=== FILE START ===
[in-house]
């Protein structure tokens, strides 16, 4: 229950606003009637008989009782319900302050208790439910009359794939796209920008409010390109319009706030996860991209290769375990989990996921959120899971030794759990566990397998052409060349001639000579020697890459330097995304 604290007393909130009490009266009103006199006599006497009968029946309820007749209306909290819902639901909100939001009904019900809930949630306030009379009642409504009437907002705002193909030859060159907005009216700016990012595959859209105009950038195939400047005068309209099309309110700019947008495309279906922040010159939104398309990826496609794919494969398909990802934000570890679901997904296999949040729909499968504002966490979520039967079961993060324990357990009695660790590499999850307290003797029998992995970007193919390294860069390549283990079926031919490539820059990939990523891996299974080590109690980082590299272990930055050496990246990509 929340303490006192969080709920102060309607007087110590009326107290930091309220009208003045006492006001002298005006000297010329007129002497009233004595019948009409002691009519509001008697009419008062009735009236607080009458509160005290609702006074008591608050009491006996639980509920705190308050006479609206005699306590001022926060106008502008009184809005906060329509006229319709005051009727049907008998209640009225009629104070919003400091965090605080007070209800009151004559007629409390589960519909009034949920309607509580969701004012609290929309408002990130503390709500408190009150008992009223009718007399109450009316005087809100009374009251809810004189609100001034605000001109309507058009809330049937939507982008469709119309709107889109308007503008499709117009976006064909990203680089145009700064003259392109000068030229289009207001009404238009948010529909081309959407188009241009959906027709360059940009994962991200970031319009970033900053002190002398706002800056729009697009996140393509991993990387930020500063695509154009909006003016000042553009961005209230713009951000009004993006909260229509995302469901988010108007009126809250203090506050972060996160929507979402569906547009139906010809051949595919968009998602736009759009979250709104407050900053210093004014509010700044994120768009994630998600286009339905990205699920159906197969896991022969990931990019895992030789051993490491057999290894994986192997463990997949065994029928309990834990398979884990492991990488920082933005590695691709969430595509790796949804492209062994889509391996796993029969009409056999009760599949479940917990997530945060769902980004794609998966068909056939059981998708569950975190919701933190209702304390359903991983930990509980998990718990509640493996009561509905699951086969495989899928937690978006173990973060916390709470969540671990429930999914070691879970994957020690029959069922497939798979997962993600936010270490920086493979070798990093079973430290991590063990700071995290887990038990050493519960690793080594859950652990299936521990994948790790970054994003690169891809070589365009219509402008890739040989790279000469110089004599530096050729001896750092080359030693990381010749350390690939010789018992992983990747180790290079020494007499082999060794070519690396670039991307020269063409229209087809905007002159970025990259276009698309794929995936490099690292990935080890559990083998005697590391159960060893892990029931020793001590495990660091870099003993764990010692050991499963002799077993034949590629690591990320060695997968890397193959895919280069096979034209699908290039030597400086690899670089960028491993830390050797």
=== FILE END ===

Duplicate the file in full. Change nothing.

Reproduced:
[in-house]
């Protein structure tokens, strides 16, 4: 229950606003009637008989009782319900302050208790439910009359794939796209920008409010390109319009706030996860991209290769375990989990996921959120899971030794759990566990397998052409060349001639000579020697890459330097995304 604290007393909130009490009266009103006199006599006497009968029946309820007749209306909290819902639901909100939001009904019900809930949630306030009379009642409504009437907002705002193909030859060159907005009216700016990012595959859209105009950038195939400047005068309209099309309110700019947008495309279906922040010159939104398309990826496609794919494969398909990802934000570890679901997904296999949040729909499968504002966490979520039967079961993060324990357990009695660790590499999850307290003797029998992995970007193919390294860069390549283990079926031919490539820059990939990523891996299974080590109690980082590299272990930055050496990246990509 929340303490006192969080709920102060309607007087110590009326107290930091309220009208003045006492006001002298005006000297010329007129002497009233004595019948009409002691009519509001008697009419008062009735009236607080009458509160005290609702006074008591608050009491006996639980509920705190308050006479609206005699306590001022926060106008502008009184809005906060329509006229319709005051009727049907008998209640009225009629104070919003400091965090605080007070209800009151004559007629409390589960519909009034949920309607509580969701004012609290929309408002990130503390709500408190009150008992009223009718007399109450009316005087809100009374009251809810004189609100001034605000001109309507058009809330049937939507982008469709119309709107889109308007503008499709117009976006064909990203680089145009700064003259392109000068030229289009207001009404238009948010529909081309959407188009241009959906027709360059940009994962991200970031319009970033900053002190002398706002800056729009697009996140393509991993990387930020500063695509154009909006003016000042553009961005209230713009951000009004993006909260229509995302469901988010108007009126809250203090506050972060996160929507979402569906547009139906010809051949595919968009998602736009759009979250709104407050900053210093004014509010700044994120768009994630998600286009339905990205699920159906197969896991022969990931990019895992030789051993490491057999290894994986192997463990997949065994029928309990834990398979884990492991990488920082933005590695691709969430595509790796949804492209062994889509391996796993029969009409056999009760599949479940917990997530945060769902980004794609998966068909056939059981998708569950975190919701933190209702304390359903991983930990509980998990718990509640493996009561509905699951086969495989899928937690978006173990973060916390709470969540671990429930999914070691879970994957020690029959069922497939798979997962993600936010270490920086493979070798990093079973430290991590063990700071995290887990038990050493519960690793080594859950652990299936521990994948790790970054994003690169891809070589365009219509402008890739040989790279000469110089004599530096050729001896750092080359030693990381010749350390690939010789018992992983990747180790290079020494007499082999060794070519690396670039991307020269063409229209087809905007002159970025990259276009698309794929995936490099690292990935080890559990083998005697590391159960060893892990029931020793001590495990660091870099003993764990010692050991499963002799077993034949590629690591990320060695997968890397193959895919280069096979034209699908290039030597400086690899670089960028491993830390050797």